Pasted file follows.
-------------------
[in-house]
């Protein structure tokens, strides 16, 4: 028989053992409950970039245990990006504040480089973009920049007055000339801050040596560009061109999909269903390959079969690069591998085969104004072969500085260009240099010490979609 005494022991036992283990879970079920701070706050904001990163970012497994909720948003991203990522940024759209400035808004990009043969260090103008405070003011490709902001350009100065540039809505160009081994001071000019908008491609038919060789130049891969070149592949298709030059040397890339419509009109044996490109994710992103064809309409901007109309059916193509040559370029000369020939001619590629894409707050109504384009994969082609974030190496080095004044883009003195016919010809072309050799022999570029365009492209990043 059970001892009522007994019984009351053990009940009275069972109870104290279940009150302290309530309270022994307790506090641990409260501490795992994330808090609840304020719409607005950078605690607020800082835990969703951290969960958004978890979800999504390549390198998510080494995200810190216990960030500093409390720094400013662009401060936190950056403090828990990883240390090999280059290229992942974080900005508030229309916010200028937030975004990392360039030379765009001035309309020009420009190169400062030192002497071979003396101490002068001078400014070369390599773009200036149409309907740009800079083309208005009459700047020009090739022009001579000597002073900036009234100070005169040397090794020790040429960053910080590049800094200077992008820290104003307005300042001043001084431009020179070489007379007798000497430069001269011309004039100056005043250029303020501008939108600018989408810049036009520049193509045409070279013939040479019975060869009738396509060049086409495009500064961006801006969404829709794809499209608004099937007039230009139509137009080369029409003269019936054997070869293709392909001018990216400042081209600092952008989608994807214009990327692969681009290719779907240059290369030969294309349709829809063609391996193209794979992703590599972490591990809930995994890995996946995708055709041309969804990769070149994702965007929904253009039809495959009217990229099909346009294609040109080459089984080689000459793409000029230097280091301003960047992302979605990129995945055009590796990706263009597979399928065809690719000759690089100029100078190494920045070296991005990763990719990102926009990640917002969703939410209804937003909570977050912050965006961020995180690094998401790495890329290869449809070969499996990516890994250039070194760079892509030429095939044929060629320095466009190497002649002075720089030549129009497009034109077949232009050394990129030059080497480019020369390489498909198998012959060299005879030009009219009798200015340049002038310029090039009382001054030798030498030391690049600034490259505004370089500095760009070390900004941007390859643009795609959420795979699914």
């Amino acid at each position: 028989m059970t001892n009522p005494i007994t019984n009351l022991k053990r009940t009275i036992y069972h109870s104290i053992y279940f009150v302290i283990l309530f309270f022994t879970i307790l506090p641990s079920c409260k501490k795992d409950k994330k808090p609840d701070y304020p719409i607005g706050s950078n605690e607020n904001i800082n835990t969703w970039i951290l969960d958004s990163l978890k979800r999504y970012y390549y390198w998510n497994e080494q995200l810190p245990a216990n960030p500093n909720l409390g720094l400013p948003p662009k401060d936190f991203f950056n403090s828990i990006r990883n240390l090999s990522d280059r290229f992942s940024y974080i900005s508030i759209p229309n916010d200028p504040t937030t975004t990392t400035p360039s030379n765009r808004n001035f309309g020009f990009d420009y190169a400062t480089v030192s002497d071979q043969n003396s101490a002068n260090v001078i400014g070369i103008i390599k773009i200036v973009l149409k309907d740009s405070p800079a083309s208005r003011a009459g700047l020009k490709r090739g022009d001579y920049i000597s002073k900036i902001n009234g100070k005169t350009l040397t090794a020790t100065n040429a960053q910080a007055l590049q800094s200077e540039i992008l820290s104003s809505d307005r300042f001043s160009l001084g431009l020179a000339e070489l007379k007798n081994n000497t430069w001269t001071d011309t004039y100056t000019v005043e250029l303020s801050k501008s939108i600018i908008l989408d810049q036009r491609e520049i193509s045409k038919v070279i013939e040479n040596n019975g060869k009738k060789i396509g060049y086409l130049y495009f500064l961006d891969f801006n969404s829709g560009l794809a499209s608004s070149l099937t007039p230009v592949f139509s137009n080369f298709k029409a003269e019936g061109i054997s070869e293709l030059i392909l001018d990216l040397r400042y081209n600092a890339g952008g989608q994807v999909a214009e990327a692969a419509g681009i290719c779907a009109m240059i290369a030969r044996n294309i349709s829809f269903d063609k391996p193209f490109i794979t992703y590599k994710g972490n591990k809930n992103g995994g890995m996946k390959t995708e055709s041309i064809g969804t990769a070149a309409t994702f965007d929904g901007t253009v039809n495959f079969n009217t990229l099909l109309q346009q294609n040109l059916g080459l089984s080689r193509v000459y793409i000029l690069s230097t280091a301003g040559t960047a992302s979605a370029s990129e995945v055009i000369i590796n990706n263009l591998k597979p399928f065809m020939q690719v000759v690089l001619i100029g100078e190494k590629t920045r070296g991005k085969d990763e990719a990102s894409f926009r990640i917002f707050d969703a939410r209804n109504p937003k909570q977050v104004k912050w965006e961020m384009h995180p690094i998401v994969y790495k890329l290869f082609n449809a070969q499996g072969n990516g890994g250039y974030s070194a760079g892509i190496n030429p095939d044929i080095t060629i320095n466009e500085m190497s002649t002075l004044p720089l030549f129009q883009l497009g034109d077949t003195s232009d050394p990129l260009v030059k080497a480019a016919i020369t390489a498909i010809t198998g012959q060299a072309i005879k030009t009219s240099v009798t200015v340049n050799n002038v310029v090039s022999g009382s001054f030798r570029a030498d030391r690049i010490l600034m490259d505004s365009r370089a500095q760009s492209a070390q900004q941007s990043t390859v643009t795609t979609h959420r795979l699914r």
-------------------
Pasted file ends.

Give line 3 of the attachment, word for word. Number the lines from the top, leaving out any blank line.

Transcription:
């Amino acid at each position: 028989m059970t001892n009522p005494i007994t019984n009351l022991k053990r009940t009275i036992y069972h109870s104290i053992y279940f009150v302290i283990l309530f309270f022994t879970i307790l506090p641990s079920c409260k501490k795992d409950k994330k808090p609840d701070y304020p719409i607005g706050s950078n605690e607020n904001i800082n835990t969703w970039i951290l969960d958004s990163l978890k979800r999504y970012y390549y390198w998510n497994e080494q995200l810190p245990a216990n960030p500093n909720l409390g720094l400013p948003p662009k401060d936190f991203f950056n403090s828990i990006r990883n240390l090999s990522d280059r290229f992942s940024y974080i900005s508030i759209p229309n916010d200028p504040t937030t975004t990392t400035p360039s030379n765009r808004n001035f309309g020009f990009d420009y190169a400062t480089v030192s002497d071979q043969n003396s101490a002068n260090v001078i400014g070369i103008i390599k773009i200036v973009l149409k309907d740009s405070p800079a083309s208005r003011a009459g700047l020009k490709r090739g022009d001579y920049i000597s002073k900036i902001n009234g100070k005169t350009l040397t090794a020790t100065n040429a960053q910080a007055l590049q800094s200077e540039i992008l820290s104003s809505d307005r300042f001043s160009l001084g431009l020179a000339e070489l007379k007798n081994n000497t430069w001269t001071d011309t004039y100056t000019v005043e250029l303020s801050k501008s939108i600018i908008l989408d810049q036009r491609e520049i193509s045409k038919v070279i013939e040479n040596n019975g060869k009738k060789i396509g060049y086409l130049y495009f500064l961006d891969f801006n969404s829709g560009l794809a499209s608004s070149l099937t007039p230009v592949f139509s137009n080369f298709k029409a003269e019936g061109i054997s070869e293709l030059i392909l001018d990216l040397r400042y081209n600092a890339g952008g989608q994807v999909a214009e990327a692969a419509g681009i290719c779907a009109m240059i290369a030969r044996n294309i349709s829809f269903d063609k391996p193209f490109i794979t992703y590599k994710g972490n591990k809930n992103g995994g890995m996946k390959t995708e055709s041309i064809g969804t990769a070149a309409t994702f965007d929904g901007t253009v039809n495959f079969n009217t990229l099909l109309q346009q294609n040109l059916g080459l089984s080689r193509v000459y793409i000029l690069s230097t280091a301003g040559t960047a992302s979605a370029s990129e995945v055009i000369i590796n990706n263009l591998k597979p399928f065809m020939q690719v000759v690089l001619i100029g100078e190494k590629t920045r070296g991005k085969d990763e990719a990102s894409f926009r990640i917002f707050d969703a939410r209804n109504p937003k909570q977050v104004k912050w965006e961020m384009h995180p690094i998401v994969y790495k890329l290869f082609n449809a070969q499996g072969n990516g890994g250039y974030s070194a760079g892509i190496n030429p095939d044929i080095t060629i320095n466009e500085m190497s002649t002075l004044p720089l030549f129009q883009l497009g034109d077949t003195s232009d050394p990129l260009v030059k080497a480019a016919i020369t390489a498909i010809t198998g012959q060299a072309i005879k030009t009219s240099v009798t200015v340049n050799n002038v310029v090039s022999g009382s001054f030798r570029a030498d030391r690049i010490l600034m490259d505004s365009r370089a500095q760009s492209a070390q900004q941007s990043t390859v643009t795609t979609h959420r795979l699914r």